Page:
On September 9, 2021, the en banc Fifth Circuit confirmed in a 12-6 decision that highly compensated employees cannot be exempt from overtime under the Fair Labor Standards Act (FLSA) based solely on their high income—they must also be paid on a salary basis.

In Hewitt v. Helix Energy Sols. Grp., Inc., the Fifth Circuit overturned the U.S. District Court for the Southern District of Texas’s grant of summary judgment in favor of Helix, resulting in the Fifth Circuit finding that employee Michael J. Hewitt was owed time-and-a-half overtime pay under the FLSA.

The court initially pointed out that Congress “has repeatedly rejected efforts to categorically exempt highly paid employees from overtime requirements.” Instead, the regulations enacted by the U.S. Secretary of Labor exempt certain high-earning individuals from overtime requirements only when they are also engaged in the performance of certain executive, administrative and professional duties, and are paid on a salary basis. Whether Hewitt was paid on a salary basis was the main issue in this case, as both parties agreed that Hewitt met both the income threshold and the duties requirements. Hewitt was paid a day rate for his work for Helix, and the company admitted that Hewitt’s pay was “computed on a daily basis.”

FLSA regulations define “salary basis” as compensation paid on a weekly or less frequent basis, “without regard to the number of days or hours worked.” 29 C.F.R. § 541.602(a)(1). An employee who is paid a daily rate, by definition, is paid based on the number of days actually worked. As such, by the plain text of the regulation, Hewitt could not be an exempt employee. The court was careful to point out, however, that it was not holding that “an hourly or daily rate can never meet the salary-basis test.” Instead, the court noted that the Secretary of Labor has promulgated a specific exception whose regulatory requirements must be met before an employee whose pay is computed on an hourly, daily or shift basis may satisfy the salary-basis test.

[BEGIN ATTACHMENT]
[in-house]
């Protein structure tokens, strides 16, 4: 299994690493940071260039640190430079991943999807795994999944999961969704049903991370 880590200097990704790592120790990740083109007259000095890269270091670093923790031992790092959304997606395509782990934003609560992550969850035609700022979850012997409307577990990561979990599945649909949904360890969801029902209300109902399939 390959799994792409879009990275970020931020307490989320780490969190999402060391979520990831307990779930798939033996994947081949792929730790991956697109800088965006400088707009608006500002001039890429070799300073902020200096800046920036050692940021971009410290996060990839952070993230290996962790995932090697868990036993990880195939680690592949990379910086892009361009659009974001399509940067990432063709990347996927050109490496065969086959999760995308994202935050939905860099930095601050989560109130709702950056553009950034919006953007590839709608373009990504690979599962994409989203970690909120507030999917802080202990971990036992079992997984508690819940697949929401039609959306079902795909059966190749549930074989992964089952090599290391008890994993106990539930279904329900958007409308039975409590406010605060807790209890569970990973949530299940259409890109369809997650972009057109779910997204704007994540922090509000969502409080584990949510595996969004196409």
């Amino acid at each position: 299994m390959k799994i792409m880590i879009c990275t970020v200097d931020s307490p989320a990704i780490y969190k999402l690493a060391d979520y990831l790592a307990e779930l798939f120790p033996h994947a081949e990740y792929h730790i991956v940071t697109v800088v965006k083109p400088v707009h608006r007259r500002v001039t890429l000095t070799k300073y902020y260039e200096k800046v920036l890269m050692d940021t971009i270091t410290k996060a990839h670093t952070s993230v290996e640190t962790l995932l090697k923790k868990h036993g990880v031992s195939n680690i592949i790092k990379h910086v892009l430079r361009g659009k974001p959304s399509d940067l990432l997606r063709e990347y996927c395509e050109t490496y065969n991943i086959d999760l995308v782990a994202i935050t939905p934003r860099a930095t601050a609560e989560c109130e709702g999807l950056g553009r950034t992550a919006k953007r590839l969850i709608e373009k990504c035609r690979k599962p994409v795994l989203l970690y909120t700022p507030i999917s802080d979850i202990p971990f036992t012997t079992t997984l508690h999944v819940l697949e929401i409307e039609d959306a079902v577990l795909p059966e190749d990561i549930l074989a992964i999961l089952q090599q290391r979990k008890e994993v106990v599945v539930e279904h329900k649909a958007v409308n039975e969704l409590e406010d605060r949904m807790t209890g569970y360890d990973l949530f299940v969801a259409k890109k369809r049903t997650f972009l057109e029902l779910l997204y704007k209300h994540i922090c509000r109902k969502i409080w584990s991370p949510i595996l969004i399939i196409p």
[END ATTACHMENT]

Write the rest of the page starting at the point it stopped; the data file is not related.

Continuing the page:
Specifically, a day-rate employee may be exempt from the FLSA’s overtime requirements only if two conditions are met: 1) a guaranteed weekly minimum pay regardless of the number of hours, days or shifts worked; and 2) a reasonable relationship between the guaranteed weekly amount and the amount of work actually expected. 29 C.F.R. § 541.604(b). The Fifth Circuit noted this regulation protects employees by setting both “a floor” for how much an employee can expect to earn weekly, and a “ceiling” on an employer’s ability to require work far in excess of the time contemplated by the weekly guarantee.

Helix attempted to theorize that Hewitt’s day rate was the minimum weekly guaranteed amount, and therefore his employment satisfied the exception. However, the appellate court noted this amount would then fail to satisfy the second factor, as Hewitt was routinely paid far in excess of his day rate each week. Ultimately, the court held, “[t]he plain text of the regulations” was decisive in this appeal—Hewitt was not a salaried employee, was not exempt from the overtime provisions of the FLSA, and was therefore owed overtime wages for weeks in which he worked more than 40 hours during his employment with Helix.

Employers everywhere, including Texas (part of the Fifth Circuit), and especially those in the energy industry where the use of “day-rates” still remains prevalent, should take notice of this decision, and carefully examine whether all of the company’s highly-compensated overtime-exempt employees, especially those who are paid daily, hourly, or by the shift, satisfy the rules set out in the Hewitt case.